While the present structure and function of the Collège des médecins du Québec dates back to a time when professions were  little known, their intention essentially remains the same—that physicians themselves ensure the competence and proper practice of the members of their profession. Over time, the Code of Ethics of Physicians has become more complex, because this regulation, like many others that complement it, attempts to lay out as precisely as possible the obligations that every physician must fulfil. This is not easy in a context of our new and complex realities. The situation of a public system experiencing a period of restriction of resources is unprecedented. This applies to clinical  research, medical entrepreneurship and medicolegal assessment. Therefore, we must be innovative and ask our own questions with respect to the independence  of professional practice vis-à-vis the pressing economic and political constraints in the field of health care.

In this context, it must be recognized that the Collège is not the only organization that brings physicians together. The medical federations, for example, play a decisive role in negotiating the practice conditions of physicians. Medical ethics is still very much alive in Québec, and the Collège remains a vital organization for both the medical profession and the public.

SECTION THREE deals with the legal aspects of medical practice. In Québec, as elsewhere, many laws have a bearing on the practice of medicine. This section presents an overview, emphasizing those that impose special obligations on physicians and those that frame “medical civil liability.” When one analyzes the question of medical civil liability and the  risk of lawsuit—a subject of concern to physicians—, one realizes that it goes beyond the strict legal framework. Indeed, transparency, as well as ethical and organizational considerations, often improves the quality of medical practice and, as a result, reduces the risks of lawsuit.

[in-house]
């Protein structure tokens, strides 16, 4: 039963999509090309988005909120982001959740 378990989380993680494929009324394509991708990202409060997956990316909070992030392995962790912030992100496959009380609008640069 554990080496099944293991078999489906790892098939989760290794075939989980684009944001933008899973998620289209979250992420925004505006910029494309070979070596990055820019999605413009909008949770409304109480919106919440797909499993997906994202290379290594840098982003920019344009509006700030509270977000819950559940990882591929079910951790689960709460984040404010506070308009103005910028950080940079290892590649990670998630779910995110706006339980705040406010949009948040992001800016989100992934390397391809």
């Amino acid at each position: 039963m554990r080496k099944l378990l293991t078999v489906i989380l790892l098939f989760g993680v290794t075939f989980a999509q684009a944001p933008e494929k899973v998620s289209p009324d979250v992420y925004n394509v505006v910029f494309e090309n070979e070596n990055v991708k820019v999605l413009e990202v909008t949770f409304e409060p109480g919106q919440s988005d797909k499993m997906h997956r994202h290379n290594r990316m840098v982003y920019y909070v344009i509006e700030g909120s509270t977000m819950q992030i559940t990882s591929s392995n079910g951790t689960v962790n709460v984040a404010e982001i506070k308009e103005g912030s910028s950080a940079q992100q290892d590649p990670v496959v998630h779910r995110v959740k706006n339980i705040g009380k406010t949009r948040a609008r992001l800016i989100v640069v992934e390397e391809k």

Part II

How should the physician act, given the organizational constraints, the general points of reference established by the legislation, and the guideposts defined by the codes? For every physician, the moral challenge is to answer the question in the heat of the action.

PART  II of this document is perhaps the most important in this regard, for it demonstrates that one can and must integrate the various aspects mentioned earlier in order to make enlightened decisions. The best way to understand the legal and moral aspects of one’s professional practice is to look at practical problems and, even better, clinical situations. Many questions are examined:  consent, confidentiality, end-of-life issues and personal convictions. While the list is not exhaustive, it does provide practical examples to illustrate the new difficulties confronting physicians and society on a regular basis.

The collaborators in the production of the ALDO document have always been concerned with making it more than just a collection of laws and regulations to be followed to the letter so as to avoid problems. Hyperlinks have been added, allowing rapid access to legal texts and more exhaustive information on certain topics.

The primary goal of this document is to provide accurate information to Québec physicians on aspects deemed to be decisive for their professional practice. One hopes that the document will also induce them to participate in a critical reflection process, thereby making the information interesting and useful.

2012-12-19